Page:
When you think of American food culture what comes to mind? Burgers and fries, mac ‘n cheese, quick, easy, and cheap—that is until it is time to go on a diet when you cut everything “bad” out for a short period of time until you are suddenly allowed to eat it again. The American relationship to food is puzzling at best, most likely because there is very little emphasis on the actual food and more emphasis on how (quickly, easily, cheaply) it gets into our stomachs.
Our relationship with food has shifted immensely over the past century from smaller scale farms to industrial agriculture. Interestingly enough the shift came after World War II when the factories that were used to make nitrogen for bombs no longer became necessary, and they shifted over to making nitrogen-rich ammonia as fertilizer for farms. The use of fertilizer became much more widespread largely because the supply was there. Simultaneously incentives for growing a monoculture such as corn or soybeans were increasing so farmers were no longer rotating crops or fields. Once the monoculture became regular practice, nitrogen had to be added into the soil to support these notoriously “needy” crops (both corn and soybeans pull nitrogen from the soil). So this has culminated into a culture of industrial agriculture—pesticides, insecticides, fertilizers, huge machinery—all to grow a massive amount of cash crops that have to be processed to be edible. And so the process continues because it is the cycle we have gotten ourselves into and we have come to expect and even like the kind of food that this system produces. We look to big corporations to grow, process, make, and deliver our food to as close to our houses as possible and the result is slightly terrifying. There are children in cities who don’t know what a carrot actually is, don’t know that fries come from potatoes which grow in the ground, and have no idea that the burger they are eating is actually from an animal. Before industrial agriculture really took hold there was a culture of plant and food knowledge that was passed down through families and among friends. Most people knew how to identify between a tomato plant and a weed because someone they knew had a garden and found it important to pass this knowledge along. This is slowly coming back, people are beginning to realize that far too often they have no idea what they are putting into their bodies or how to grow a garden.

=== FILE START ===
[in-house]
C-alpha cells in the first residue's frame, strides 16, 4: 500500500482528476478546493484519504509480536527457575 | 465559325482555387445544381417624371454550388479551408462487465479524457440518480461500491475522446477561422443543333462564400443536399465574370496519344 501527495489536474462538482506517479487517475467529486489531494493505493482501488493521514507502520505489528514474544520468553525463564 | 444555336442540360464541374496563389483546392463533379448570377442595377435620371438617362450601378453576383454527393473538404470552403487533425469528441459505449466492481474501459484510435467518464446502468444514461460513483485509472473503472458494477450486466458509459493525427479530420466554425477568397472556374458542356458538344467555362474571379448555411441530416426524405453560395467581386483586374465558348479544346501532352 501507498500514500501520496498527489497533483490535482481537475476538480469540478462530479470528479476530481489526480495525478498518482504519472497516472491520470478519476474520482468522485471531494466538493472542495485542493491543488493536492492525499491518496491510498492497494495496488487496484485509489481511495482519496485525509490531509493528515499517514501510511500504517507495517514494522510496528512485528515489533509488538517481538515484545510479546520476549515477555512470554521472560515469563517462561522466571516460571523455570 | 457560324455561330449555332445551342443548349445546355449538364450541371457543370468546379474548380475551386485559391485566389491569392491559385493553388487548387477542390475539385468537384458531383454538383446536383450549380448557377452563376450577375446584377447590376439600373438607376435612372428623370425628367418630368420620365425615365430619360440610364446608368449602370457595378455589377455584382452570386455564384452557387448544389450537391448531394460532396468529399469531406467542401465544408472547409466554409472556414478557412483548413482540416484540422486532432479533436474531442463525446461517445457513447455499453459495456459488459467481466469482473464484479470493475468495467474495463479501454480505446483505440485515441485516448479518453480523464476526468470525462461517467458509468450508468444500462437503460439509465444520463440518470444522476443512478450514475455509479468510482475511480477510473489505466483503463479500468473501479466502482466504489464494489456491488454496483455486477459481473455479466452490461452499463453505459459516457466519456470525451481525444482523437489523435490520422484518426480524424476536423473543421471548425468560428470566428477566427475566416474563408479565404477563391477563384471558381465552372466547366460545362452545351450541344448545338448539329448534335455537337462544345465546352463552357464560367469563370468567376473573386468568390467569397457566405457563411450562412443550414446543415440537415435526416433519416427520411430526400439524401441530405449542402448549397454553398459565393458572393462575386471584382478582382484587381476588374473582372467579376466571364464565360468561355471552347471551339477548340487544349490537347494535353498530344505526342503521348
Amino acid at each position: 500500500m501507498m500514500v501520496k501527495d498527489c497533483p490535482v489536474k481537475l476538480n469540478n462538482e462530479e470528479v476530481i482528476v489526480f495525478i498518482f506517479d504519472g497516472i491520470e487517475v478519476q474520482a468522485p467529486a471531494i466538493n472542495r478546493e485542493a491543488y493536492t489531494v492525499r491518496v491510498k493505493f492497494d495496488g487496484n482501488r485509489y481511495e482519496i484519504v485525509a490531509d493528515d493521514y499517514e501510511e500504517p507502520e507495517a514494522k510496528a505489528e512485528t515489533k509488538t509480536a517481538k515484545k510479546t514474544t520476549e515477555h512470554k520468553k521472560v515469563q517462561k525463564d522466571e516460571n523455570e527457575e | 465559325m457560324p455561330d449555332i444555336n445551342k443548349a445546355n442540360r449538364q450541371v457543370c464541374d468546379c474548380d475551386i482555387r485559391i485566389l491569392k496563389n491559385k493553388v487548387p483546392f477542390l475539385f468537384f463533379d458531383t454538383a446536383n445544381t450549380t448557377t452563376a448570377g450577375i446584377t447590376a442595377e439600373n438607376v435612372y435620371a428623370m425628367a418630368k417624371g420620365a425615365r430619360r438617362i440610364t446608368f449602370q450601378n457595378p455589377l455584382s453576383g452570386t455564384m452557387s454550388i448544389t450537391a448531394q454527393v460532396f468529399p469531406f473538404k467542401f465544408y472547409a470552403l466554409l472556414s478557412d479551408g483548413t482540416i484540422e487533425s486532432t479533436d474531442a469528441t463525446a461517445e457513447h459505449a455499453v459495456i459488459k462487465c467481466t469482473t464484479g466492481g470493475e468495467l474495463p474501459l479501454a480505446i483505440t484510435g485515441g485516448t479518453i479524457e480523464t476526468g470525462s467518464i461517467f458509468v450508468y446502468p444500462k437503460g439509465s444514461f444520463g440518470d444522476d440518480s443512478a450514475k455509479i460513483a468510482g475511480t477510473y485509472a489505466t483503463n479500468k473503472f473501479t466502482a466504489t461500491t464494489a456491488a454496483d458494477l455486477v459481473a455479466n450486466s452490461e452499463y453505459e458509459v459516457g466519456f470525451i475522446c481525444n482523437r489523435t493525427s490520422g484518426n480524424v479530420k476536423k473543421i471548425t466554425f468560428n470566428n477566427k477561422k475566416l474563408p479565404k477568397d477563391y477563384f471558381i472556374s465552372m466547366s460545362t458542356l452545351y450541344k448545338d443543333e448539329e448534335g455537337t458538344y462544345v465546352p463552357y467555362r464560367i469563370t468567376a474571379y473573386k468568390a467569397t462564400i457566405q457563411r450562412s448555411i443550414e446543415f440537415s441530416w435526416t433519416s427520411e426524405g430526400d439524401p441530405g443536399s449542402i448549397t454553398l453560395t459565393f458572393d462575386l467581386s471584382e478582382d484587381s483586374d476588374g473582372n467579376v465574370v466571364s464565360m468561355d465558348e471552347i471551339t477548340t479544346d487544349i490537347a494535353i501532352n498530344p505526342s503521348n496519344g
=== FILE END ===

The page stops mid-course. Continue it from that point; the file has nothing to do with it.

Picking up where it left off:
We are lucky to be part of a current cultural shift where good food is once again taking precedence, where the face of the farmer is important, and where we know that food takes time and good company. Grist Magazine did a series called Farm Size Matters in which they have several articles explaining the agricultural system we have in place and the mid-sized farmers that “are too busy to sell at the farmers market and too small to compete” with the large-scale farms that dominate the food system. More and more people are becoming aware and publications are beginning to give time to delve into the maze of the food system in which we live. Urban farms are cropping up, food artisans are appearing, food and environmental education are beginning to be emphasized, and people are slowly beginning to learn how to truly interact with their food. We have the exciting responsibility to create a vibrant and interactive food culture for ourselves and for our children.
It is times like these when it is important to collect and share stories of others around the country that are living the countercultural lifestyle immersed in food. The Bitter Southerner is a fantastic blog featuring beautiful stories from the South. A recent video and article was posted on their website about an urban forager/CSA farmer/author named Tiffany Noé. Noé lives in Little Haiti in Miami and has created a lifestyle revolving around growing food and foraging for food around her neighborhood. In Miami there are tropical fruit trees growing in public spaces that are free for anyone who is willing to harvest. She argues that this is the best way to get to know where you live—walk the streets and look for the food among the weeds and the trees. She advocates a knowledge of place and food that connects us to our home in a way that has been lost and connects us to our neighbors simply by meeting and talking to them as we explore. Raleigh has a similar group called Piedmont Picnic Project, that emphasizes local food history and wild edibles and connect us all to the Piedmont in a beautifully delicious way.
Similarly, there are food staples (especially in the south) that have been ultra-processed for a for a while and are being reclaimed. Grits, for example, have a bad reputation because of their widely used and impressively tasteless imposters—instant grits. In the wonderful words of the first witness in the movie My Cousin Vinny: “No self-respecting Southerner uses instant grits.” It hasn’t been until recently that people have begun to seriously seek out different corn varieties and mill grits in a traditional way. In another beautiful Bitter Southerner post, the world of freshly milled grits is revealed. We have a great source of local grits in North Carolina from Carolina Grits & Company. These are high quality, freshly ground, dent grits (which refers to the the type of corn best for making grits), that are packed with flavor. They take longer to cook but they are well worth the wait–especially during shrimp season!
Slowly, alongside those who have already begun to pave the way, we can create a vibrant, local food culture. It will involve telling stories, sharing recipes, eating communal meals, going on walks, reading books, and cooking a lot. This unique time calls for our creativity, collaboration, and a sense of adventurousness. We can find the roots of our food and make it our own once again.